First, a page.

*479 "A Not if it meant his death I couldn't.

"Q So, then, you are saying, then, the possibility of a death penalty would weigh on your mind and affect your deliberations even on determining whether or not the defendant was guilty?

"A Right.

"Q Therefore, from what you are saying, I take it that you have some principles, whether they be religious or conscientious or moral or whatever, against the death penalty.

"A I do.

"Q Even if the facts would justify it; that is, if the law allowed for it and the facts would justify it, you still couldn't give it?

"A I don't believe in taking a man's life, no.

"Q This, I take it, is a very deep-seated and firm conviction that you have?

"A That's right.

"Q Are you sufficiently opposed or against capital punishment to the point that you could not take the law and the evidence without considering the fact that the death penalty might be imposed?

"A Well, I could take the law and the evidence, but when it come to imposing the death penalty, I don't think I could do it.

"Q Would your attitude toward the death penalty, that is, feeling as you do And understanding, again, Mr. Scott I am not quarreling with your viewpoints; there are lots of different viewpoints. But would this attitude, this strong feeling that you have toward the death penalty, prevent you from making an impartial decision as to the defendant's guilt.

"A Well, I'm afraid it would.

"Q Would you automatically vote against the imposition of the death penalty without regard to any evidence that might be developed at the trial?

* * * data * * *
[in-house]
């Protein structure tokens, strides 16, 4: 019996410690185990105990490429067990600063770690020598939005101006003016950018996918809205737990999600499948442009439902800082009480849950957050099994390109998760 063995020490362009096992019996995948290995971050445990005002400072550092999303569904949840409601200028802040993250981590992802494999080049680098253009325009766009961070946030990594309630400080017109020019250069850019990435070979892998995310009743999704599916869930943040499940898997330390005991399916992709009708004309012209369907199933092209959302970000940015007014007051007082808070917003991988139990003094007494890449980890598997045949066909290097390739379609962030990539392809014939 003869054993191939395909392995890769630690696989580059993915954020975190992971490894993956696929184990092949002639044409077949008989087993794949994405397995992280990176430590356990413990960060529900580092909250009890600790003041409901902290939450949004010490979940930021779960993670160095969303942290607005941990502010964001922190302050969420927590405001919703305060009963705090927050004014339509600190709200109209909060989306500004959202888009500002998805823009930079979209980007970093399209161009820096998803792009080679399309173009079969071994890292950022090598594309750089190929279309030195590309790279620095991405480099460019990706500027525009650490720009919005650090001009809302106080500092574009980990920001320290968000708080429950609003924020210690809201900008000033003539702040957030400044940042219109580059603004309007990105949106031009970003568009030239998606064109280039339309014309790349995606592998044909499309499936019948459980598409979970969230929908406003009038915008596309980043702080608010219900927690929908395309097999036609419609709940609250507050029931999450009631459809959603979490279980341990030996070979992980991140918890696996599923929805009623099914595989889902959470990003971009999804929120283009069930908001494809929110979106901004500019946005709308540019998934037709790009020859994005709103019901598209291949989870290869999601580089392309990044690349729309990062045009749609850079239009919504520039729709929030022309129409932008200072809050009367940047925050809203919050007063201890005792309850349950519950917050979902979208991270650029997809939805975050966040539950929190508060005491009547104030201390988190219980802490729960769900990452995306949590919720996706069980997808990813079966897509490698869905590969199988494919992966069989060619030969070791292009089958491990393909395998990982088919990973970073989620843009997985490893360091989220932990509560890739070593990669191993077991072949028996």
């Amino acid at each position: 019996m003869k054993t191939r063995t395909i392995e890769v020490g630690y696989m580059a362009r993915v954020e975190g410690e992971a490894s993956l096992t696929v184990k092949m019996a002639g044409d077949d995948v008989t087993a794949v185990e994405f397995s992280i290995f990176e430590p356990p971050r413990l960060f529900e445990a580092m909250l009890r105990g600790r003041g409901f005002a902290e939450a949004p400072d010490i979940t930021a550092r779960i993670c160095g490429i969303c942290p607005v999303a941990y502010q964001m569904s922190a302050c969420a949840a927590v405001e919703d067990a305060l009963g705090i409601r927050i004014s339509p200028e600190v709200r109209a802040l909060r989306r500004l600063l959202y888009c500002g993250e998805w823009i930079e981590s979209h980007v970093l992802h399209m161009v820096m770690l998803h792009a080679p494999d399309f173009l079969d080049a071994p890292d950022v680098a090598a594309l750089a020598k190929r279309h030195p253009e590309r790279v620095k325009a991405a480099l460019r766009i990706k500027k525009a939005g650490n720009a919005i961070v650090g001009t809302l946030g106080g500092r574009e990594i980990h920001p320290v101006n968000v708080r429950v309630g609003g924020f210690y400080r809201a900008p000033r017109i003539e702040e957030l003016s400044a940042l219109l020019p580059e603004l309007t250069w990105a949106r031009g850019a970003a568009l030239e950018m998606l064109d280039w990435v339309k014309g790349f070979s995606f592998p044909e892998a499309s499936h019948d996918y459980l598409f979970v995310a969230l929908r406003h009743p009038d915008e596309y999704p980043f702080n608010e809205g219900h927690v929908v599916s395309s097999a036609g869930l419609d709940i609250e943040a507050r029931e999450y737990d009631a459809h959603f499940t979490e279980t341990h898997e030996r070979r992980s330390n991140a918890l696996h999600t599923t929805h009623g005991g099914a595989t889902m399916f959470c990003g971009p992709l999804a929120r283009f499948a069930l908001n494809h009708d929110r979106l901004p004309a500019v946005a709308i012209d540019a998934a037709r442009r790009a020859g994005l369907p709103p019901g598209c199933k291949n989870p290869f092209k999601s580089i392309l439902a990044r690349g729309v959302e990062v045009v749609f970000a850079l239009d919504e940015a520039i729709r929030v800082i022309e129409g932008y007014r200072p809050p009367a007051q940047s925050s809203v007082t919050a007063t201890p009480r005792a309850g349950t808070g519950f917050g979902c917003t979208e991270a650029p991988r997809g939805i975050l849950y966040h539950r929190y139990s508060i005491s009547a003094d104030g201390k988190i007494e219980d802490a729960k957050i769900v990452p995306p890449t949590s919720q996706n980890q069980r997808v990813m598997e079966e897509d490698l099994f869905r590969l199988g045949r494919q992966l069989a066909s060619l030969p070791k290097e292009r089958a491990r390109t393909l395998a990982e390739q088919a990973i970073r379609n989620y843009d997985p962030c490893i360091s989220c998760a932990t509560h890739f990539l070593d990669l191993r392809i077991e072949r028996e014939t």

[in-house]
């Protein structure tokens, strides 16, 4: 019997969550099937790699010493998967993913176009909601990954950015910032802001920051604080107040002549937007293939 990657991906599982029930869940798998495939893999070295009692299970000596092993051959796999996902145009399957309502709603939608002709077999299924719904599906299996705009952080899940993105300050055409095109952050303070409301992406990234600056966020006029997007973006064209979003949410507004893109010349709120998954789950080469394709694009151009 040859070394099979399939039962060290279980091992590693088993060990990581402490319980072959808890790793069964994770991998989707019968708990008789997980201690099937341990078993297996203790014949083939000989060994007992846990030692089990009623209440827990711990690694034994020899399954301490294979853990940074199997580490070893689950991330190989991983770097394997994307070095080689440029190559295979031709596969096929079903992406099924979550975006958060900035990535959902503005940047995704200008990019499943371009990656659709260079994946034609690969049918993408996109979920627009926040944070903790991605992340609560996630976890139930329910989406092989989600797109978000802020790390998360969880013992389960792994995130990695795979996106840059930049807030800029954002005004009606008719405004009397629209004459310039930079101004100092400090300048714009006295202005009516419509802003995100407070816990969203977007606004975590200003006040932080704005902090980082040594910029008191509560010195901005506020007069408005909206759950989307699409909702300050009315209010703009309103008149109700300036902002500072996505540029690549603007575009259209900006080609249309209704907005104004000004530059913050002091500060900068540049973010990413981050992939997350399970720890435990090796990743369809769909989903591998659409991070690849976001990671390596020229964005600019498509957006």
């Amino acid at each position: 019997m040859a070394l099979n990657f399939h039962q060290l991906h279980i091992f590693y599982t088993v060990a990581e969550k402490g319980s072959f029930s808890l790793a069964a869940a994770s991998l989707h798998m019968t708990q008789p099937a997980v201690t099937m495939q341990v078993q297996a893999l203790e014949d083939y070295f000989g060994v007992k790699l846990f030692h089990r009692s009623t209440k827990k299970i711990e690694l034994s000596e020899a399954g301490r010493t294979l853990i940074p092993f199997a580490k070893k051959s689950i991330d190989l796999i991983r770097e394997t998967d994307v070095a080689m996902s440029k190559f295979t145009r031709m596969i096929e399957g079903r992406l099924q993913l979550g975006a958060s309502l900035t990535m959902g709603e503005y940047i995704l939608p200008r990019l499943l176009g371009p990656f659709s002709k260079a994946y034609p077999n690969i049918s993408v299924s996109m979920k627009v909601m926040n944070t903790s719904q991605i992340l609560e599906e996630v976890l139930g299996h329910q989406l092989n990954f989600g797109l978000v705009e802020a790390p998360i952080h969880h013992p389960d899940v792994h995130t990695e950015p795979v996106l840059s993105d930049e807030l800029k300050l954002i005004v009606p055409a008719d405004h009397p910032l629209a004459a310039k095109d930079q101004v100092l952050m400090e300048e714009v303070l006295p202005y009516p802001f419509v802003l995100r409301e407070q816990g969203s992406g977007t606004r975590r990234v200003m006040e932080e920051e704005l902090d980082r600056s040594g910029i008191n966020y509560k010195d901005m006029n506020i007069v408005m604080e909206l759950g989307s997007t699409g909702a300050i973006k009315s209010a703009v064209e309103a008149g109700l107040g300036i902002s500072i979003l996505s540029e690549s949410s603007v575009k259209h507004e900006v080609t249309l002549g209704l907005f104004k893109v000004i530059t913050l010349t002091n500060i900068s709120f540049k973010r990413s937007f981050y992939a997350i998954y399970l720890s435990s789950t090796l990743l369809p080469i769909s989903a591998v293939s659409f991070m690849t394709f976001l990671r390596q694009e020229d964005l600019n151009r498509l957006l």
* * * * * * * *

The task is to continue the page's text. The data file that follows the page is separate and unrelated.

"A On this case?

"Q Or in any case.

"A Would I vote against the death penalty?

"Q Yes.

"A Yes.

"Q Are you saying that your ideas and your viewpoint is such and your frame of mind is such that regardless of how horrible the facts might be, or the circumstances might be of the death, that you would absolutely unequivocally automatically vote against the death penalty, no matter what the facts were?

"A I'm afraid I would.

"Q And I take it there is nothing that could cause you to change your mind?

"A I don't think so. I don't know what it could be.

"Q And that nobody could talk you out of it.

"A No.

"Q Despite your feelings and the convictions that you have stated, are you telling the Court that you could not put aside your disbelief in the death penalty and do your duty as a citizen?

"A I could do my duty as a citizen as long as it didn't include the death penalty.

"MISS ELLIOTT: Your Honor, at this time we would challenge this juror for cause both underI think he has disqualified himself under Witherspoon, under 12.31, and under 35.16.

"MR. BROWN: Your Honor, may I ask him a question?

"THE COURT: Go ahead.

"EXAMINATION BY MR. BROWN:

"Q Mr. Scott, understanding what you have said, that you are opposed to capital punishment, are you actually saying that in any case, no matter what the circumstances were, no matter what the evidence was, that you would automatically vote against the death penalty?

"A I'm afraid so. I just don't believe in it.